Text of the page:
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Challenge Five: Refunds for Dissatisfied Customers
Questions about cash collection can also arise when ¬rms provide open-ended offers to
refund returned merchandise from dissatis¬ed customers. Such is frequently the case for
magazine and textbook publishers. It can also arise for some manufacturers and retailers.
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For example, L. L. Bean, the mail-order clothing retailer, provides its customers the fol-
lowing assurance: “Our products are guaranteed to give 100% satisfaction in every way.
Return anything purchased from us at any time if it proves otherwise. We will replace it,
refund your purchase price or credit your credit card. We do not want you to have any-
thing from L. L. Bean that is not completely satisfactory.” This assurance, of course, cre-
ates a risk for the company if it fails to deliver on its customer satisfaction pledge.
How do ¬rms manage return risks? The most straightforward way is to have a product
or service that is attractive to customers. As a result, these types of offers tend to make
sense only for ¬rms that follow a differentiated strategy, offering their customers a high-
quality product or service at full price. However, even for these ¬rms, it can be dif¬cult
to manage the risks associated with returns. For example, consider L. L. Bean™s risks
from returns by customers who bought incorrectly sized clothing. The company can pro-
vide clear directions to customers on how to estimate their sizes, but it cannot eliminate
these types of returns. At best, the customer will want to replace the clothing for the cor-
rect size. However, if the desired size is out of stock, the company has to refund the pur-
chase price. Given the seasonal nature of the clothing industry, this type of risk may be
largely out of L. L. Bean™s control.
How are customer dissatisfaction and return risks re¬‚ected in ¬nancial reporting?
Typically, the sale is recognized at point of delivery of the product or service, and at the
end of the period an estimate is made for the cost of returns, requiring the exercise of
management judgment. However, SFAS 48 recognizes that this approach only works if
“the amount of future returns can be reasonably estimated.” If such is not the case, the
seller cannot recognize revenues until the return privilege has effectively expired.


Key Analysis Questions
Businesses where there are signi¬cant risks of customer returns and refunds raise
a number of questions for ¬nancial analysts.
• How does the selling firm position its business relative to competitors and
how does that strategy relate to its ability to manage return risks?
• Does the seller have a process in place to help manage return risk? This pro-
cess could include customer satisfaction and/or product/service quality pro-
grams to limit the likelihood of returns.
• Is the estimated allowance for returns consistent with historical data and with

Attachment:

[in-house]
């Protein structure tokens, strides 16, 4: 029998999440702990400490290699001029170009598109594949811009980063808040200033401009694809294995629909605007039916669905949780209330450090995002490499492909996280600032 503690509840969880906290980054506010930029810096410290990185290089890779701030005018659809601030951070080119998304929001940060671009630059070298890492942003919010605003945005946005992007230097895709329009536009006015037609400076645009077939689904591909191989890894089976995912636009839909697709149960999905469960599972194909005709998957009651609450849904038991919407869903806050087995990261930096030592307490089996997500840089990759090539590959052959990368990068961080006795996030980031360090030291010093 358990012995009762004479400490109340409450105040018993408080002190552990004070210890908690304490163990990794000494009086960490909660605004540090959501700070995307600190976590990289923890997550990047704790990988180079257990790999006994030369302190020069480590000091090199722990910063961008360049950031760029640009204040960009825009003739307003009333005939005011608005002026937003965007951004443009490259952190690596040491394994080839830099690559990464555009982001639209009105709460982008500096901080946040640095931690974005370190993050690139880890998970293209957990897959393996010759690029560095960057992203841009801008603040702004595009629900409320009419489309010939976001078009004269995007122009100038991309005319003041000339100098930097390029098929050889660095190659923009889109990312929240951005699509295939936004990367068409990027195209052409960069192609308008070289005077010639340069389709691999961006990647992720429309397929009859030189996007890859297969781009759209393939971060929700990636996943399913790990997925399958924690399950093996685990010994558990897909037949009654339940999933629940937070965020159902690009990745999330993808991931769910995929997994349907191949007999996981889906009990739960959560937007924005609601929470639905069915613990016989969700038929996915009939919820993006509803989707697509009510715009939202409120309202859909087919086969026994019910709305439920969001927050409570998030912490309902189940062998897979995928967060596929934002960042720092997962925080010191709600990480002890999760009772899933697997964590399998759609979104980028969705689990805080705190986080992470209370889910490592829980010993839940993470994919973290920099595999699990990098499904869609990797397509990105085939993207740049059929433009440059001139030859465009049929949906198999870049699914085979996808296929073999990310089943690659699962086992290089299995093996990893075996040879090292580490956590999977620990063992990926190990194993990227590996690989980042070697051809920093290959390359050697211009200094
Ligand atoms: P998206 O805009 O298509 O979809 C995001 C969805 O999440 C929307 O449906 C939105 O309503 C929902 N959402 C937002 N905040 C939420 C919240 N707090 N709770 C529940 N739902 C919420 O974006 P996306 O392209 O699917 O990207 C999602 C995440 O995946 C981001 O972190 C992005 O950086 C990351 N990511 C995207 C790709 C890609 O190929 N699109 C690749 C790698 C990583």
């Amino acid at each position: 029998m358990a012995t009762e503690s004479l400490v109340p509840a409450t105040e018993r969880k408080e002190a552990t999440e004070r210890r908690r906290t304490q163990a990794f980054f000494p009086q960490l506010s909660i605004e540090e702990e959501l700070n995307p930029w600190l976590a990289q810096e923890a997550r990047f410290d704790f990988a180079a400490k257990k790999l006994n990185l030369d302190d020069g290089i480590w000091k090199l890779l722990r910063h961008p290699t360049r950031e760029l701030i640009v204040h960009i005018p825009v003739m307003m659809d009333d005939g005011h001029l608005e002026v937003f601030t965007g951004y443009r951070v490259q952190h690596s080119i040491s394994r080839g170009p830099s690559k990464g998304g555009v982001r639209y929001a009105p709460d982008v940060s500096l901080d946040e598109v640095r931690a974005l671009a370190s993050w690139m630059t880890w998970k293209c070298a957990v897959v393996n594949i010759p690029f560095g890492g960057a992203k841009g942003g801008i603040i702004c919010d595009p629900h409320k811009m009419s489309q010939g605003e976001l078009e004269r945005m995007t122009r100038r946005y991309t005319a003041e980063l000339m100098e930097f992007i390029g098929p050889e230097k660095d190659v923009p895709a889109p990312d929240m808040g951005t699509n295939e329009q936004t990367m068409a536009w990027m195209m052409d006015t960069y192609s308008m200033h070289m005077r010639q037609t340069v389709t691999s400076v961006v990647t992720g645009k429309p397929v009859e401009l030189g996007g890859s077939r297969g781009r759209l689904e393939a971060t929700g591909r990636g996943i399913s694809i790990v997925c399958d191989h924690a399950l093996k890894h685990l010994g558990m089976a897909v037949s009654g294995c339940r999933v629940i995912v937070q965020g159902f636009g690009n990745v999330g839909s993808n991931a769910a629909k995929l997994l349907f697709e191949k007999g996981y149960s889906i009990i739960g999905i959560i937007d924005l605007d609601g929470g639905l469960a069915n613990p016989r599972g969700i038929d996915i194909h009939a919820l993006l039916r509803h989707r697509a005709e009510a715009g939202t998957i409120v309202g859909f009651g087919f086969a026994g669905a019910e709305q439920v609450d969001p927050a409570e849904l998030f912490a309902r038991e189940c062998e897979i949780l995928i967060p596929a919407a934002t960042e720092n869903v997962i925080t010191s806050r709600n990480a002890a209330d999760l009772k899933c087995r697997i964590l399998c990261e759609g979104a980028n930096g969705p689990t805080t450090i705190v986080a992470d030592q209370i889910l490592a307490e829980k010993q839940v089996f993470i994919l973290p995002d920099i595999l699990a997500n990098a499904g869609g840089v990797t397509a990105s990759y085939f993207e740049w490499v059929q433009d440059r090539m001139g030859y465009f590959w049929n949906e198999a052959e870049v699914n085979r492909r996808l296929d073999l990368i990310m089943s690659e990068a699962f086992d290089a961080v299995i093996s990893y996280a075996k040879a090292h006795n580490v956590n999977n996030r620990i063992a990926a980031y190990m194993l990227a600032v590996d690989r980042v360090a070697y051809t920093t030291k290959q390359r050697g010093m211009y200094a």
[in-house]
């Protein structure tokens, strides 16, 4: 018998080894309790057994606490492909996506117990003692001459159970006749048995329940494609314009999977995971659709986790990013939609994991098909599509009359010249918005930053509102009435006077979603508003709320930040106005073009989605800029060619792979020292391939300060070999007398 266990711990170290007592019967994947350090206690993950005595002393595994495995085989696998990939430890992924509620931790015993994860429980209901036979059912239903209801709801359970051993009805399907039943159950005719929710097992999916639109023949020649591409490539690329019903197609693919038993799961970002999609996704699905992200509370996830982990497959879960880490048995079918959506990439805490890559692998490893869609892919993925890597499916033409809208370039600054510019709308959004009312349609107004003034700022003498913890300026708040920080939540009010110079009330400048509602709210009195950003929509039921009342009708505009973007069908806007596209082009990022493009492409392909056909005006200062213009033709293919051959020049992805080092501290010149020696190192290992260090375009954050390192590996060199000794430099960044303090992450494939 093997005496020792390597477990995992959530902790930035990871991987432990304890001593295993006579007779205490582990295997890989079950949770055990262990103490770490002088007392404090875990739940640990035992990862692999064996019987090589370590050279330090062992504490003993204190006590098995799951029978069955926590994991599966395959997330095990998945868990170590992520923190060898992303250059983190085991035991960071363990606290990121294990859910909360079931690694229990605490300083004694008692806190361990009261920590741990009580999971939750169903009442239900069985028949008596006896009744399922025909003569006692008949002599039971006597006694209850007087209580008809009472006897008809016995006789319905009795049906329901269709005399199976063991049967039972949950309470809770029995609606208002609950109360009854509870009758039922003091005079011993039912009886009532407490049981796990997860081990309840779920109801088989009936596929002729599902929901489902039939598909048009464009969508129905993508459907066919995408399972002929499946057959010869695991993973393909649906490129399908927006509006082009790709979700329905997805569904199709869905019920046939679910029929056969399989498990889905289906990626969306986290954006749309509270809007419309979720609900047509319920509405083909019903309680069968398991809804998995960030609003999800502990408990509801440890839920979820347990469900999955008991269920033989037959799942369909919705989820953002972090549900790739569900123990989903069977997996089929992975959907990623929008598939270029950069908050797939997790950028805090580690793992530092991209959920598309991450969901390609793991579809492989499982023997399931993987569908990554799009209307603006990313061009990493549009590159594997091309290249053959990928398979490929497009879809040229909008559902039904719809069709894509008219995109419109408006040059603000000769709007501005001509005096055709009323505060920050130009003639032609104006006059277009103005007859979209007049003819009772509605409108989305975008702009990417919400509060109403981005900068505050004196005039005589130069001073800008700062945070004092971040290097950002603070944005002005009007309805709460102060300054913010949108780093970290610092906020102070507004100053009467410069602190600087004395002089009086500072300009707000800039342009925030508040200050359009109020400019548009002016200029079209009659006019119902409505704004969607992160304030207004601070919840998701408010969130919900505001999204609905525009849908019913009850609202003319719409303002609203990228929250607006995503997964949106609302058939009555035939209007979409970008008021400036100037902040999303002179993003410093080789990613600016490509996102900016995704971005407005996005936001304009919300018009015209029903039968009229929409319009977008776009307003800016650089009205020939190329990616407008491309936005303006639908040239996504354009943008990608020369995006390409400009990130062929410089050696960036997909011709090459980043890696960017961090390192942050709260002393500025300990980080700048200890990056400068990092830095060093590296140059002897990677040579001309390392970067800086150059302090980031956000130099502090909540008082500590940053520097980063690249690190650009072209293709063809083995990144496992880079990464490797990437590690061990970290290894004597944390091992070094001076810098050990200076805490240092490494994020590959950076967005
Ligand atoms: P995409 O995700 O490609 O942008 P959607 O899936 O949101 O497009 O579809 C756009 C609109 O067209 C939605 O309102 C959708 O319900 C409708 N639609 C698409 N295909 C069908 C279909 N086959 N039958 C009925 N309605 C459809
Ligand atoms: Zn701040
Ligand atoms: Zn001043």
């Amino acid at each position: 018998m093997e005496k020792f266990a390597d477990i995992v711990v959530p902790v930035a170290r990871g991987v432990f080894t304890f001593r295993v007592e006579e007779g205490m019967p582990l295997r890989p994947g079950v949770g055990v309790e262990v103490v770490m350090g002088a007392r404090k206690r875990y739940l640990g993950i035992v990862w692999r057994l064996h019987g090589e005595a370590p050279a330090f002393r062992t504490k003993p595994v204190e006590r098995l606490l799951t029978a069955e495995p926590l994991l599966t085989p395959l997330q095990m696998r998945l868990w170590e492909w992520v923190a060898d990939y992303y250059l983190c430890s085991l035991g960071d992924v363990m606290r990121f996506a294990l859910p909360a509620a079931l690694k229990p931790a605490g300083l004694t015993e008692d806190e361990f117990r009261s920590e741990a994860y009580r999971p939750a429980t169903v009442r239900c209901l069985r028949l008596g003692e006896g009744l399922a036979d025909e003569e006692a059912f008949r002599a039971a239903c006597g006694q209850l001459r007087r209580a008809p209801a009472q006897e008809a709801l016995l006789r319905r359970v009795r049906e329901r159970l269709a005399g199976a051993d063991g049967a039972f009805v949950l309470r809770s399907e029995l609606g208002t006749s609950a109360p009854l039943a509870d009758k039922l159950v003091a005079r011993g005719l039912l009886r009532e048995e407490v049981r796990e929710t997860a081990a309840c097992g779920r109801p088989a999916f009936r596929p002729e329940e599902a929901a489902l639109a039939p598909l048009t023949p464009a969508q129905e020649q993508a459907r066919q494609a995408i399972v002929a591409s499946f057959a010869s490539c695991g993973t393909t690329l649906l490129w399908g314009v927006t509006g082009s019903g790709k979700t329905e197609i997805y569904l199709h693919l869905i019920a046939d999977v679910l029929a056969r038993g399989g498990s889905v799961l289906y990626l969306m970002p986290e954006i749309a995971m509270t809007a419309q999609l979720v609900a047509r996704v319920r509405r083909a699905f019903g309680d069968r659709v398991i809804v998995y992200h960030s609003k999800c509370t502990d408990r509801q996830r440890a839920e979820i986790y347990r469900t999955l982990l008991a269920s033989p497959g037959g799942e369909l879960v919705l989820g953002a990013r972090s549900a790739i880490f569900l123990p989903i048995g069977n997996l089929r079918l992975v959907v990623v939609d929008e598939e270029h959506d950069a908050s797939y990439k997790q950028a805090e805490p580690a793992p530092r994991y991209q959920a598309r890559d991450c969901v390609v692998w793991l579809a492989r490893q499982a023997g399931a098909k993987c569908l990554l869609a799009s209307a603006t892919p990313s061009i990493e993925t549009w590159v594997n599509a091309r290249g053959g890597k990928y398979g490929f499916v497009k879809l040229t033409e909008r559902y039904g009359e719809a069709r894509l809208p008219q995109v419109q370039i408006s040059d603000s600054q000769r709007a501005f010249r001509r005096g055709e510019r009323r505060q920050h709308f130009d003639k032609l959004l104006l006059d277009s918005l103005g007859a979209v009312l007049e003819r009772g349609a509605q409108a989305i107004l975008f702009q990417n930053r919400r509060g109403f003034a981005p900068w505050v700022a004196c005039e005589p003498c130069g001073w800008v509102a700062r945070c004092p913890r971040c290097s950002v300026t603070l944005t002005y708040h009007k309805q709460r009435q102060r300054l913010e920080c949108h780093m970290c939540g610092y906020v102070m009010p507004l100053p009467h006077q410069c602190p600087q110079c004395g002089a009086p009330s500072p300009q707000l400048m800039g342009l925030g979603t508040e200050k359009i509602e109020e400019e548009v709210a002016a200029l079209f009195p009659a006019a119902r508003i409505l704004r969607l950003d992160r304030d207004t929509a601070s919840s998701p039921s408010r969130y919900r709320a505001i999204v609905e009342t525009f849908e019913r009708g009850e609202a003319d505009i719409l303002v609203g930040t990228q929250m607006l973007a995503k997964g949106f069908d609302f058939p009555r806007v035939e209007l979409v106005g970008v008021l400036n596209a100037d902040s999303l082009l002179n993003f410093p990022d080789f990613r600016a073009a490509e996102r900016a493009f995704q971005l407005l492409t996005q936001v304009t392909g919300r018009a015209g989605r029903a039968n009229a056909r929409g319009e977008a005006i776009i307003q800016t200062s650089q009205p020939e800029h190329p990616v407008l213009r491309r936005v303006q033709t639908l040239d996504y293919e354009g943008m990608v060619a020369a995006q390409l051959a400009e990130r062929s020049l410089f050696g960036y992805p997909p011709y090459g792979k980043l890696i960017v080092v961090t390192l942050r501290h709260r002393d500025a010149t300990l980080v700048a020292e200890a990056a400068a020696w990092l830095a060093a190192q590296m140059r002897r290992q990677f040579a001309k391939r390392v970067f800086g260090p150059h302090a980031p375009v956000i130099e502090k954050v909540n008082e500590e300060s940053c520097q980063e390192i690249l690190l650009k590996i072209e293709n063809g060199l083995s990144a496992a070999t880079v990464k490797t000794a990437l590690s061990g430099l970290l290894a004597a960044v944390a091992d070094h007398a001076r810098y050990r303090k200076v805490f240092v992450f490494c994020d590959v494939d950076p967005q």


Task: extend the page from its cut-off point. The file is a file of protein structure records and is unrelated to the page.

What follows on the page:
industry norms? If the allowance is lower than these norms, what factors ex-
plain the differences? For example, has the firm changed its strategy, or does
it follow a different strategy from other firms in the industry, making these
norms less reliable benchmarks? Is it growing rapidly and selling to different
types of customers than historically? Has there been any change in product
quality or customer satisfaction with the firm™s product or service that is
likely to impact returns?
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SUMMARY
In this chapter, we overviewed the revenue recognition rule and discussed its implica-
tions for analysis of revenues by ¬nancial statement users. Under the rule, revenues can
be recognized only if (1) the seller has provided all, or substantially all, of the goods or
services to be delivered to the customer, and (2) the customer has paid cash or is expect-
ed to pay cash with reasonable certainty.
For certain types of transactions, implementing this rule can be challenging. For ex-
ample, it can be dif¬cult to assess whether revenues have been earned if:
1. Customers pay for a product or service prior to its delivery, as in the case of mag-
azine subscriptions, property and casualty insurance policies, and service con-
tracts.
2. Products or services are provided over multiple years, as is the case for long-term
construction contracts and frequent flyer awards.
3. Products or services are sold with some residual rights retained by the seller, re-
flected in sales of receivables with recourse and lease agreements.
4. Sellers of products or services provide their customers with long-term financing,
as in the case of some real estate developers.
5. Sellers provide an open-ended offer to refund dissatisfied customers.
In general, corporate managers of the selling ¬rm are likely to have the best informa-
tion on whether revenue has been earned and cash is likely to be received from the cus-
tomer. Revenues (net of estimates of costs for default and returns) then potentially
provide users of ¬nancial statements with information on managers™ assessment of these